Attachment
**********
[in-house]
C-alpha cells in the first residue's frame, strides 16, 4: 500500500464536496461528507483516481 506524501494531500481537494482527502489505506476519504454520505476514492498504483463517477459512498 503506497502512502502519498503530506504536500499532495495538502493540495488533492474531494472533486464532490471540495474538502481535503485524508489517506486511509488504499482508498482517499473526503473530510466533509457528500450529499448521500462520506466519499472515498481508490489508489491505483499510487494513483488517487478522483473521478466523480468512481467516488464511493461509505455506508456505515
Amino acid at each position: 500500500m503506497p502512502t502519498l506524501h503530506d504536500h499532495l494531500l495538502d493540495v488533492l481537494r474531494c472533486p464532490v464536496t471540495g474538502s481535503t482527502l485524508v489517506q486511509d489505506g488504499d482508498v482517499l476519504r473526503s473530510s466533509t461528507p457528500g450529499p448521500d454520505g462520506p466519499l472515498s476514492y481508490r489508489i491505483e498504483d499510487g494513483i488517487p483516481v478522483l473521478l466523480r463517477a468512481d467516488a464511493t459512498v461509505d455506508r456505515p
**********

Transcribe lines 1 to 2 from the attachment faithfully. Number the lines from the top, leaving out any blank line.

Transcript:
[in-house]
C-alpha cells in the first residue's frame, strides 16, 4: 500500500464536496461528507483516481 506524501494531500481537494482527502489505506476519504454520505476514492498504483463517477459512498 503506497502512502502519498503530506504536500499532495495538502493540495488533492474531494472533486464532490471540495474538502481535503485524508489517506486511509488504499482508498482517499473526503473530510466533509457528500450529499448521500462520506466519499472515498481508490489508489491505483499510487494513483488517487478522483473521478466523480468512481467516488464511493461509505455506508456505515